Apparently, others on the Council also had doubts. While Saegesser waited, Councilman Bill Hoagland made the motion to pass the proposed ordinance, but no one seconded the motion, despite Saegesser telling the Council that around 50 people could receive training with the money the grant would provide.
“If you don't pass this, we get cut off from all HUD (U.S. Department of Housing and Urban Development) grants. A good percentage of these people (which could be helped) will be low-income,” Mayor Graham said in an apparent attempt to influence the Council. “If we don't pass this, it puts the city in a bad spot.”
With the lack of a second, Hoagland's motion died. The ordinance may be revived at the Council's meeting on Monday, October 19, but, in order to meet the October 23 application deadline, all three readings must take place that evening and a resolution approving the application must also be passed by the Council.
The subject caused a brief discussion at the city's Board of Works and Public Safety meeting on Tuesday afternoon, October 13.
At that meeting, Mayor Graham divulged some of the application's background. Saegesser was also present for the board's meeting. Between comments made by them, it was learned that efforts to combine a training effort with Jackson and Jennings counties was tried. It failed because those counties wanted to address training needs in other areas.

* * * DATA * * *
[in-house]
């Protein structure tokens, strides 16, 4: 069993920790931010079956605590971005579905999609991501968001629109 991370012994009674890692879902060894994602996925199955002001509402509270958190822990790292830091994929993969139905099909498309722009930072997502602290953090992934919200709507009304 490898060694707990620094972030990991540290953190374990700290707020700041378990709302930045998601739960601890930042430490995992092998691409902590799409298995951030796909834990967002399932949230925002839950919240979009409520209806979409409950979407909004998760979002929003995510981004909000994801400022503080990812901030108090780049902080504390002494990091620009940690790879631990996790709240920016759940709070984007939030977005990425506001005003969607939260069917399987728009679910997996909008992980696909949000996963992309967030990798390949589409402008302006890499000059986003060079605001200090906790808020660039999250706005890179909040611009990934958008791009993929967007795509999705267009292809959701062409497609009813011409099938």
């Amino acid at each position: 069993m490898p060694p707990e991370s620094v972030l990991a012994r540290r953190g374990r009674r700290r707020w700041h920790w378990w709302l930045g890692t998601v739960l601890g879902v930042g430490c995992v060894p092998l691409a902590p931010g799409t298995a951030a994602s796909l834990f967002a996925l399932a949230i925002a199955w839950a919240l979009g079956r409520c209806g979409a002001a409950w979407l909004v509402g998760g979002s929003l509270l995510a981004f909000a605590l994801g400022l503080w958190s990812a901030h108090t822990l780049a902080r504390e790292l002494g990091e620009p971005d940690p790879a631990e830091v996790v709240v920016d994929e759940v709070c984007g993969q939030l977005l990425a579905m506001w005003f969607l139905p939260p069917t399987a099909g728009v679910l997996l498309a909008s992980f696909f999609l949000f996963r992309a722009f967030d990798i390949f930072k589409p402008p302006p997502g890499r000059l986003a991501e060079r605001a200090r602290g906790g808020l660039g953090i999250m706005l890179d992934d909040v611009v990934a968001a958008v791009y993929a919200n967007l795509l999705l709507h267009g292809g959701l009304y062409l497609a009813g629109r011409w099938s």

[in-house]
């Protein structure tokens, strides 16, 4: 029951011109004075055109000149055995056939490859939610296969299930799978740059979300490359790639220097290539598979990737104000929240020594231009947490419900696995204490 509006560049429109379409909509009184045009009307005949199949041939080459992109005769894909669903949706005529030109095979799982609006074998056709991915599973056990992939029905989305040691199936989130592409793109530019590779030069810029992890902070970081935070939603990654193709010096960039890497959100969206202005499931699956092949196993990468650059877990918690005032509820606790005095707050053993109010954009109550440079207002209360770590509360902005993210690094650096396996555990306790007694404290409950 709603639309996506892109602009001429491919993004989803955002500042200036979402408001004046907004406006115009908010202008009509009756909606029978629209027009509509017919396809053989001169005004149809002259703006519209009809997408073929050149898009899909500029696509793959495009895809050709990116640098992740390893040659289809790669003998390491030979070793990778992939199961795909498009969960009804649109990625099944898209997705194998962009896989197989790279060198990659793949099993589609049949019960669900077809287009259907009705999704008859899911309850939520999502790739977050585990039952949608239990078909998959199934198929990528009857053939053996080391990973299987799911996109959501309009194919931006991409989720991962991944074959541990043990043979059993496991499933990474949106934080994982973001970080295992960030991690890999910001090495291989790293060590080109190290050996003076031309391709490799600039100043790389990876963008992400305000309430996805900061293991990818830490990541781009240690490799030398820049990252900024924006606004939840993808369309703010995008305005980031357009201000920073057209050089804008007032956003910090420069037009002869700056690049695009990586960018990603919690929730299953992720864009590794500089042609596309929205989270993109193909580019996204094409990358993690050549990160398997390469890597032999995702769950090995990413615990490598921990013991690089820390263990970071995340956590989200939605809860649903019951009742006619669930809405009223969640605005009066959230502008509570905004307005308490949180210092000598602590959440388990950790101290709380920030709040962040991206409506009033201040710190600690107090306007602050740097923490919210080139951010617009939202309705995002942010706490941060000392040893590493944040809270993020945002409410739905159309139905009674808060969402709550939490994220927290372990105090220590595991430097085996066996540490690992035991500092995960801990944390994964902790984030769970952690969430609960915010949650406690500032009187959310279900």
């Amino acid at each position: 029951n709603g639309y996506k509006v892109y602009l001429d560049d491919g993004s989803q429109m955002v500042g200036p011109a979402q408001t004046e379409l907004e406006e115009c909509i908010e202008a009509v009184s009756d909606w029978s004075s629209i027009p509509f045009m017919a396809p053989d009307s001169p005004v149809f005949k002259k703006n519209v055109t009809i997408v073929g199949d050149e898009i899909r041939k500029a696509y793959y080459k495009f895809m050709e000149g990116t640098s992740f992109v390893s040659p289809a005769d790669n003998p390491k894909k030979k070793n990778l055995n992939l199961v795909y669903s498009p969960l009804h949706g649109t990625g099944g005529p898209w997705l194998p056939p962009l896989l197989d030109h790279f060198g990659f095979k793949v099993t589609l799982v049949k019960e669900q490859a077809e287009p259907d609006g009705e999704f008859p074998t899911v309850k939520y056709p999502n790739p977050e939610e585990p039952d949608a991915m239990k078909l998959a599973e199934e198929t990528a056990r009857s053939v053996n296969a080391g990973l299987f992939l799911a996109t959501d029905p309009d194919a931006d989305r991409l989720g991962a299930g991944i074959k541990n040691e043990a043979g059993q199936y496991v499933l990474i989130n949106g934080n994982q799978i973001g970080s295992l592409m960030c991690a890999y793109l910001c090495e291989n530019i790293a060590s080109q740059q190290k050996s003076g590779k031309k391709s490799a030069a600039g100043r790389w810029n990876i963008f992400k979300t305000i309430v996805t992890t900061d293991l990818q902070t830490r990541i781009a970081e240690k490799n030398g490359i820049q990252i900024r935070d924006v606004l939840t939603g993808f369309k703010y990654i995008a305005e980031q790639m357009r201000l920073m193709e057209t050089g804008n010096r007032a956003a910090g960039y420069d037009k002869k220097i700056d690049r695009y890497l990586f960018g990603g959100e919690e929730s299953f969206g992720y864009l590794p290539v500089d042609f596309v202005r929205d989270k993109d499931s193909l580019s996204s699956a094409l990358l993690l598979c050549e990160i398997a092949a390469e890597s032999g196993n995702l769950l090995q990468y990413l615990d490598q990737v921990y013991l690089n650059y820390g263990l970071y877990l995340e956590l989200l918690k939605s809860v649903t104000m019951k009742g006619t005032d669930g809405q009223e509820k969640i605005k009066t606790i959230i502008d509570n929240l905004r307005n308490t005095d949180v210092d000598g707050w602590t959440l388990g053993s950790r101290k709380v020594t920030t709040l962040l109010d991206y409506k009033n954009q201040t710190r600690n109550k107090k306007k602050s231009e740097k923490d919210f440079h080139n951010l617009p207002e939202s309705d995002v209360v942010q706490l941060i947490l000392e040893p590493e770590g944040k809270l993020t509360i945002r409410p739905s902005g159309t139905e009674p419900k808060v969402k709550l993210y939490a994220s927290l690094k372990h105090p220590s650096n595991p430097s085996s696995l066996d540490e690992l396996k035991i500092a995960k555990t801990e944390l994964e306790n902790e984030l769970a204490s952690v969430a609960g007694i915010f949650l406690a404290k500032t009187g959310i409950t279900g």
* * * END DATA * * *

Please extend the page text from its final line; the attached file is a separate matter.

“I was told we have a stronger application than what Jackson and Jennings has now, but I don't know about that. I do know that (Scott Memorial Hospital) officials have told me over and over again that they can't get the certified (CNA) people they need. We've got a lot of people in this community who are capable of getting this training and then advance on to something else. I know (the training) will lead to better-paying jobs for these folks,” Mayor Graham related.
Saegesser explained that Jackson and Jennings wanted industrial training and had advised that can and HHA training was provided through healthcare facilities. That is not the case in Scott County, she said.
Mayor Graham said not only is Scott Memorial interested in the city getting the grant but so is Clark Memorial Hospital in Jeffersonville. “They could be sending people up to take the training (if the program is established),” he remarked.
Clerk-Treasurer Jan Hardy said she has noticed the scarcity of CNAs in the local nursing facility where her mother lives. “Most of them do try to step up to becoming nurses, so they're always looking for CNAs to join their staff,” she offered.
Even the National Review, a magazine based in New York City, has pointed out the rising need for CNAs and HHAs in the Midwest, added Mayor Graham. “That's because our trend here reflects the aging population and its needs,” he stated.
The last time the city's Fair Housing Ordinance was upgraded by the City Council was when the city applied for a grant to help improve its water treatment facility in 2013. At that time, the Council passed the newer version by a vote of 5-0.
The Council's business meeting is scheduled to begin at 6:30 p.m. on Monday at Scottsburg City Hall.